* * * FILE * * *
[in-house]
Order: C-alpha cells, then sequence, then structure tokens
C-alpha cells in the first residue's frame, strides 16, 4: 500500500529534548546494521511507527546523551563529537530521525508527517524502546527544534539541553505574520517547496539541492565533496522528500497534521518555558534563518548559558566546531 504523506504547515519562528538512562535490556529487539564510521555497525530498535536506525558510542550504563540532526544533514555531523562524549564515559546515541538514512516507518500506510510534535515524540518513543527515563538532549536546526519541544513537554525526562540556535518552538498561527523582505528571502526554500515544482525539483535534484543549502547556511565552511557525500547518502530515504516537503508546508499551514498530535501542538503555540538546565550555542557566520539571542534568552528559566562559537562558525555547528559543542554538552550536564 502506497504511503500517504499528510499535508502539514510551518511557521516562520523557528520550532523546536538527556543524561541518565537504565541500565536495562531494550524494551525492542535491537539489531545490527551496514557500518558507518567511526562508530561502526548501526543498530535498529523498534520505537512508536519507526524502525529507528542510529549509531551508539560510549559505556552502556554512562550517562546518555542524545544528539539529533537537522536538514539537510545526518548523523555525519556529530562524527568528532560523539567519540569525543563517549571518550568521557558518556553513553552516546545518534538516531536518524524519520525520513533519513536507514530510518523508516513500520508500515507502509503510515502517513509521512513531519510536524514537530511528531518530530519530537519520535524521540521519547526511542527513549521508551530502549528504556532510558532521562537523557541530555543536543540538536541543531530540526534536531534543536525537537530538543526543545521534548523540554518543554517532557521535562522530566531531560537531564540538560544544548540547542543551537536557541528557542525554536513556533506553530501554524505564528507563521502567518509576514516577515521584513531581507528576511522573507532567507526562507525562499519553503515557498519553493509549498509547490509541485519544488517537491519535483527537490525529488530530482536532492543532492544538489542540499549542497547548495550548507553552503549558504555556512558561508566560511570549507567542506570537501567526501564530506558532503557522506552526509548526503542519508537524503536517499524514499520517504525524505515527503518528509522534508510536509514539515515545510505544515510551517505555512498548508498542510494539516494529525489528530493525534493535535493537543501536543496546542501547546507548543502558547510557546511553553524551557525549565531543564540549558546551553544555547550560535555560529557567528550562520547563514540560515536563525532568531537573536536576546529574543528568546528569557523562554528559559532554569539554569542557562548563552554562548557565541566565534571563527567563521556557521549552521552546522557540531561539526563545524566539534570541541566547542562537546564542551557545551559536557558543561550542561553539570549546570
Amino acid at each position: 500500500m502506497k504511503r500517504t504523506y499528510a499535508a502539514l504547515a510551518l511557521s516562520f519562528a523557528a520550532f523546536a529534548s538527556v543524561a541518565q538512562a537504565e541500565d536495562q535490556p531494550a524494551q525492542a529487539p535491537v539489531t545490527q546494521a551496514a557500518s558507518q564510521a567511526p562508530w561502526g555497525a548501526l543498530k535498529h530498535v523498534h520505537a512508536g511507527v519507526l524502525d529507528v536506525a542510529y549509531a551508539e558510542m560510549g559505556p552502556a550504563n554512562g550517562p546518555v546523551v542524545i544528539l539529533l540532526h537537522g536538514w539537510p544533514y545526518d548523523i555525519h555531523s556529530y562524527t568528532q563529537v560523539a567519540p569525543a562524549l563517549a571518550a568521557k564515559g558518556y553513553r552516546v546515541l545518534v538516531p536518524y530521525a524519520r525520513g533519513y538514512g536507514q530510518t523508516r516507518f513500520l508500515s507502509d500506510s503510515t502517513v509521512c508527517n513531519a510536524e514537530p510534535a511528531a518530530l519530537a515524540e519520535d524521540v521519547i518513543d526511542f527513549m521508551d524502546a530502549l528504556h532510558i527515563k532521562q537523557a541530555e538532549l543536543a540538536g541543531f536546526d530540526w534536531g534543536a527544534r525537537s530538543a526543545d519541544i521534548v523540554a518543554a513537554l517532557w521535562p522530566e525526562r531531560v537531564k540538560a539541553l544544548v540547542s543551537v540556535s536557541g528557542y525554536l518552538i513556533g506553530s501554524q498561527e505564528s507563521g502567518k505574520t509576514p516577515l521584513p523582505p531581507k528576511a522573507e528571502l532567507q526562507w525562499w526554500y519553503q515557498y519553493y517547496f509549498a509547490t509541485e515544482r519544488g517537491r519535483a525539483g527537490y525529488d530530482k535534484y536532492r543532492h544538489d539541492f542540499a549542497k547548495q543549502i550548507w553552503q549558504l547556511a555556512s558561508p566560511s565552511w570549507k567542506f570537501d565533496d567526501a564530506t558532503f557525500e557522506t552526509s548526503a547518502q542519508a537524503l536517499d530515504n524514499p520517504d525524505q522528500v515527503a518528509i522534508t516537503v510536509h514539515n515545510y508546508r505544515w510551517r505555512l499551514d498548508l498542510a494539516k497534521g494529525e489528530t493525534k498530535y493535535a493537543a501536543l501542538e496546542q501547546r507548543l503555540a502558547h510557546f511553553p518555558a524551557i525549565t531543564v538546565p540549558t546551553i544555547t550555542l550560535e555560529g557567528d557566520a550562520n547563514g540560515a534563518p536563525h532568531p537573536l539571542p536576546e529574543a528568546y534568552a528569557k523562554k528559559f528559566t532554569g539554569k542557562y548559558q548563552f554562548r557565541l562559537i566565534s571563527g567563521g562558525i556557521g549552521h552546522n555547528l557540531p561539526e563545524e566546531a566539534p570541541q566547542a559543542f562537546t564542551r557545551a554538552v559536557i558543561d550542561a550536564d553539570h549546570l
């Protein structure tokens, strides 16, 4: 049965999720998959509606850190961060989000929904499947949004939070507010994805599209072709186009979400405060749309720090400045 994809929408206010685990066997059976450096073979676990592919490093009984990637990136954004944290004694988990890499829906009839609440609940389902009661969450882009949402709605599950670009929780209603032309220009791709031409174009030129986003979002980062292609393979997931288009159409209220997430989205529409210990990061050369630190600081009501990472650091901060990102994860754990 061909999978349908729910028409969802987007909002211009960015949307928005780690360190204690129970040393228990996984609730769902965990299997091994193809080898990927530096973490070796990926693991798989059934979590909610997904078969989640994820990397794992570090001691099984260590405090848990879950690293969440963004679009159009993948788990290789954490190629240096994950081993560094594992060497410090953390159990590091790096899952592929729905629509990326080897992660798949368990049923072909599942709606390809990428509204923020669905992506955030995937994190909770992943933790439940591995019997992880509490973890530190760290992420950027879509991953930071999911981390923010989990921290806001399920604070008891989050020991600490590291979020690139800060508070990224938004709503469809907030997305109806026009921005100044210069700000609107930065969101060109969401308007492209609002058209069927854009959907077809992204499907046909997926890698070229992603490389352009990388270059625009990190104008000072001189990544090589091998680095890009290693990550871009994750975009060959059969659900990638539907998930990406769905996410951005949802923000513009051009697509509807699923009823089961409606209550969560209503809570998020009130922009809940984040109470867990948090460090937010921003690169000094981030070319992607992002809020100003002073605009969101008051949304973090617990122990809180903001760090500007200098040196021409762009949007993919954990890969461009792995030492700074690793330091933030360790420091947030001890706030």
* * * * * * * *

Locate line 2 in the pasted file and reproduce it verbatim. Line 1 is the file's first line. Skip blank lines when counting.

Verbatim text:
Order: C-alpha cells, then sequence, then structure tokens